• The Senate Judiciary Committee is delaying its confirmation vote on acting Attorney General Richard Kleindienst, recalling him for more testimony on the ITT affair. His previous testimony has been contradicted by that of White House aide Peter Flanigan. [CBS]
  • Martin Sweig, former aide to former House Speaker John McCormack, has been paroled from prison; he had been convicted of perjury. The Parole Board denied the release of magazine publisher Ralph Ginzburg, who was convicted of distributing pornography though the mail. [CBS]
  • Police photos of the September, 1971, uprising at Attica prison in New York have been made public; a commission is holding hearings on the riot. The photos include prisoners on catwalks, holding knives at the throats of hostages. Police opened fire as riot gas was dropped from a helicopter. Inmates surrendered and were made to crawl; they were also made to strip for a weapons search. 43 people were killed by police gunfire, including 10 hostages. [CBS]
  • The Labor Department had reported that retail food prices increased 0.1% in March; the Agriculture Department now says that food prices actually dropped 0.4% in March. [CBS]
  • The Commerce Department reported that leading economic indicators were up 0.9% in March, and said that the data is a clear sign of economic expansion. [CBS]
  • The Labor Department reports that the cost of living is now $11,000 a year for an average family of four. The least expensive city to live in is Austin, Texas; the most expensive is Anchorage, Alaska. Also costly are Honolulu, New York City, Boston, and San Francisco. [CBS]
  • East and West Germany have agreed on ways to improve traffic between their two countries, which could mean that East Germans will be allowed to visit West Germany for the first time in 11 years.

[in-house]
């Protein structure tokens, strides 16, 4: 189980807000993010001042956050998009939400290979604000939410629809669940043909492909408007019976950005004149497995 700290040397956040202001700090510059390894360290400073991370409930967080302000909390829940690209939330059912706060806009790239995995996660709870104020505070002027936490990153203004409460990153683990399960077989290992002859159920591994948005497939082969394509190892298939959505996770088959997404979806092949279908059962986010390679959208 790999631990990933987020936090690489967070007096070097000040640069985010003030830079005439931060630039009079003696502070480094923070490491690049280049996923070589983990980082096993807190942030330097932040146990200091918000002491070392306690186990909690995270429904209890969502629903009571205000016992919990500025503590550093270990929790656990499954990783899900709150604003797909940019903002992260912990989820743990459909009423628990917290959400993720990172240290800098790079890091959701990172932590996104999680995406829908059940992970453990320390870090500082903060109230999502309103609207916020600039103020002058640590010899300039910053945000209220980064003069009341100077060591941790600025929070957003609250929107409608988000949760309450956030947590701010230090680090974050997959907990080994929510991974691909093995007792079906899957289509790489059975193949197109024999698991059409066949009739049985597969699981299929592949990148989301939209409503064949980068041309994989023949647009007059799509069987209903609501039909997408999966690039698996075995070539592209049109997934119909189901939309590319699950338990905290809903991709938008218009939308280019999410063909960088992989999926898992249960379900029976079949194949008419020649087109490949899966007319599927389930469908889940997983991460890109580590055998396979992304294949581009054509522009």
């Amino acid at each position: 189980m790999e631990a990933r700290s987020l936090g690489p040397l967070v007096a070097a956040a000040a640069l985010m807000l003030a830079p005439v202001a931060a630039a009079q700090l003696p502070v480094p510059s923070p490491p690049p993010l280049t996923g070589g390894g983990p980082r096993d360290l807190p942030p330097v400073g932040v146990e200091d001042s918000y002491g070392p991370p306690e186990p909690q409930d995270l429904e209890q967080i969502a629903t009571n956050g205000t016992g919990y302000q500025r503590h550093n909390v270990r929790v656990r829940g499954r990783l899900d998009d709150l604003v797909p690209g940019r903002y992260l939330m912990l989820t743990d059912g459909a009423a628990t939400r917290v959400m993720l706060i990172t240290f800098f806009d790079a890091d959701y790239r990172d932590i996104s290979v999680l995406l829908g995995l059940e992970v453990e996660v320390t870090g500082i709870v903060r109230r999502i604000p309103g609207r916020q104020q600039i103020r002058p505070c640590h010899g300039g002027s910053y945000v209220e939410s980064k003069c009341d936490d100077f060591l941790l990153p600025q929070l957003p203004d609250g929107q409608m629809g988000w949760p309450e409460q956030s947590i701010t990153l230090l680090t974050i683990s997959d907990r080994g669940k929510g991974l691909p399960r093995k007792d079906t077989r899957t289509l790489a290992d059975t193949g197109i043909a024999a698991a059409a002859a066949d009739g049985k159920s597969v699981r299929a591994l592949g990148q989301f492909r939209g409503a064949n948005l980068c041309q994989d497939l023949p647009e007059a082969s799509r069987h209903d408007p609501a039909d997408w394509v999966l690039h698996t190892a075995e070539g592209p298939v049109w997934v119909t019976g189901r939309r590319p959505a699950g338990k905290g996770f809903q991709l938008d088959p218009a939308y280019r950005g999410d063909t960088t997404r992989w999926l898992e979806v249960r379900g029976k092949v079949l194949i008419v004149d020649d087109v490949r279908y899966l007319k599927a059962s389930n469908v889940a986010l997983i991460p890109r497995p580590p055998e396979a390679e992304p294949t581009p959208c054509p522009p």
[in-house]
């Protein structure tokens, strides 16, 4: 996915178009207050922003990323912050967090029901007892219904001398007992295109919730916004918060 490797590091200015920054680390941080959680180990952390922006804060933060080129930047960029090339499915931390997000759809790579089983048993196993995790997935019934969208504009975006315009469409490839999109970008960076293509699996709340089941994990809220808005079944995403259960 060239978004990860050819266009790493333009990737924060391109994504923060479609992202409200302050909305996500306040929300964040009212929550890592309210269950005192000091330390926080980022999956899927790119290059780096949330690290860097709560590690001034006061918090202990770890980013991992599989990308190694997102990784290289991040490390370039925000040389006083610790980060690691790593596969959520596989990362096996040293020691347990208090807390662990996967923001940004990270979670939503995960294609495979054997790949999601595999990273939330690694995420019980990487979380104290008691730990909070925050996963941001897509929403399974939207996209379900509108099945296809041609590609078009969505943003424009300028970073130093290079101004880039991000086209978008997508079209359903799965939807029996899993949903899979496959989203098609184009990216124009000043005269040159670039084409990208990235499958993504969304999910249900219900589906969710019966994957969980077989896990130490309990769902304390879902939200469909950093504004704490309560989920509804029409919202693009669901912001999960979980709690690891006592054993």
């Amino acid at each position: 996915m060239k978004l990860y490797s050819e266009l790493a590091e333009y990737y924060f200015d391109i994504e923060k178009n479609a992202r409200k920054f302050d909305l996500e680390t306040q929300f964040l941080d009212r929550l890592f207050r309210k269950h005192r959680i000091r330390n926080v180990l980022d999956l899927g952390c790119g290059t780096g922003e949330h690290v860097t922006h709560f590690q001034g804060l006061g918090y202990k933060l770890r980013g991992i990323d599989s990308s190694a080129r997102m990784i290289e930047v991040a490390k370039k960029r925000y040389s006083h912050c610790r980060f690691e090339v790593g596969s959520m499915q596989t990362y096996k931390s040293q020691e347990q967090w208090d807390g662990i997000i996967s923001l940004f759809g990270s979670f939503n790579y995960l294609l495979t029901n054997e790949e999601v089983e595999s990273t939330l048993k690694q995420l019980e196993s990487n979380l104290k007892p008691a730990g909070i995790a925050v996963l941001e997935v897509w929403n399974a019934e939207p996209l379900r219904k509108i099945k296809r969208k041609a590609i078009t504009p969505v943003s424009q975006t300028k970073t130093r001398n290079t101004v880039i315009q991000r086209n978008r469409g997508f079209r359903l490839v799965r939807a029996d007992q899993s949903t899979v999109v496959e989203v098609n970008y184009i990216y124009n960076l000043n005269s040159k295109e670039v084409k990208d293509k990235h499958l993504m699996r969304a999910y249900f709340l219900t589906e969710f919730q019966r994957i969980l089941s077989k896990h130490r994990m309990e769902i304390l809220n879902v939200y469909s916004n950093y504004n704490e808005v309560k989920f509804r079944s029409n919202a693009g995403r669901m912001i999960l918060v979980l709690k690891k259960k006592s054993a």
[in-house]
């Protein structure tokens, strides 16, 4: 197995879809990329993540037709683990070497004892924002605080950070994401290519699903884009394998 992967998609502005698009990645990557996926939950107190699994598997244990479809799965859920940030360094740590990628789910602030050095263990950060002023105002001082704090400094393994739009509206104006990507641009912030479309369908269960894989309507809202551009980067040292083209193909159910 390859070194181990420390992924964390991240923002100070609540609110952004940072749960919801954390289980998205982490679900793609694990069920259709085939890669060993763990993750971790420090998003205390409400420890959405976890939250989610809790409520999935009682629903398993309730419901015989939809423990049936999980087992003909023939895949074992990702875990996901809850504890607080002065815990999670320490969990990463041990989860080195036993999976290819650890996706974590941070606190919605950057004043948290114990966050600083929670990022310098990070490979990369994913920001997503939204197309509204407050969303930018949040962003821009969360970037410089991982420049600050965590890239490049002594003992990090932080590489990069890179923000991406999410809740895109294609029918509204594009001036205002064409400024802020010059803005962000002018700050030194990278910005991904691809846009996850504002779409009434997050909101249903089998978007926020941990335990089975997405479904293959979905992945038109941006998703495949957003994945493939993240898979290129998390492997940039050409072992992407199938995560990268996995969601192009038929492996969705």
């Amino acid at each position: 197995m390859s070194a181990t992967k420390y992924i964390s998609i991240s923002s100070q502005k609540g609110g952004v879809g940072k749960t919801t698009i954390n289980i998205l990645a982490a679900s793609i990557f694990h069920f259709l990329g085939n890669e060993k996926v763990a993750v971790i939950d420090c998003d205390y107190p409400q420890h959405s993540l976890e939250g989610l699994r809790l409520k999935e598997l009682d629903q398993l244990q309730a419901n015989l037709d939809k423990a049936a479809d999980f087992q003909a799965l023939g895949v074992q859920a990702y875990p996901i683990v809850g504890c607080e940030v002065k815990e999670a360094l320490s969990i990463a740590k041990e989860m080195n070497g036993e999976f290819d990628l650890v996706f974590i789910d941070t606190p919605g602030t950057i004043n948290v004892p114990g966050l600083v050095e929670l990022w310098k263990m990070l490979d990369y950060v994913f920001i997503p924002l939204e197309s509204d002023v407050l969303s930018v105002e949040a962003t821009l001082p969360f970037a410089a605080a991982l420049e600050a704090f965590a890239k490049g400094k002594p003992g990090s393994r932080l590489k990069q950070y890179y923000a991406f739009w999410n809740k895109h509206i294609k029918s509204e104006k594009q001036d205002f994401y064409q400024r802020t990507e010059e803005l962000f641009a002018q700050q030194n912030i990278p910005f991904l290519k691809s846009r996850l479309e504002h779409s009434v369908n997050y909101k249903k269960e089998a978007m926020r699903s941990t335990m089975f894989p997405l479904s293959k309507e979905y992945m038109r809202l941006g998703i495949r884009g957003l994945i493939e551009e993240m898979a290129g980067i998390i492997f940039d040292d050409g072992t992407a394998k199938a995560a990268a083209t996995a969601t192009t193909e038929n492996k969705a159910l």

West German Chancellor Willy Brandt faces a vote of confidence in Parliament. Success of the vote would mean success for treaties with Russia and Poland, which brought Brandt last year's Nobel Peace Prize. The Christian Democratic Party is attempting to topple Brandt's government. Opposition leader Franz Josef Strauss says that he too wants non-aggression pacts with Russia and Poland, but Brandt's treaties go further than that. [CBS]

  • Apollo 16 astronauts are speeding toward splashdown, which is set for 2:44 pm EST tomorrow. [CBS]
  • Former President Lyndon Johnson has been released from Brooke Army Hospital and returned to his ranch to convalesce from a recent heart attack. [CBS]
  • The two American musk oxen which were given to the Peking Zoo are suffering from a skin disease. The musk oxen, Matilda and Milton, have lost most of their hair. The State Department is investigating. [CBS]


Stock Market Report

Dow Jones Industrial Average: 946.94 (+0.45, +0.05%)
S&P Composite: 106.89 (-0.23, -0.21%)
Arms Index: 0.89

IssuesVolume*
Advances5676.51
Declines8698.90
Unchanged3232.30
Total Volume17.71
* in millions of shares

Arms Index is the ratio of volume per declining issue to volume per advancing issue; a figure below 1.0 is bullish.

Market Index Trends
DateDJIAS&PVolume*
April 25, 1972946.49107.1217.03
April 24, 1972957.48108.1914.65
April 21, 1972963.80108.8918.20
April 20, 1972966.29109.0418.19
April 19, 1972964.78109.2019.18
April 18, 1972968.92109.7719.41
April 17, 1972966.59109.5115.39
April 14, 1972967.72109.8417.46
April 13, 1972965.53109.9117.99
April 12, 1972966.96110.1824.69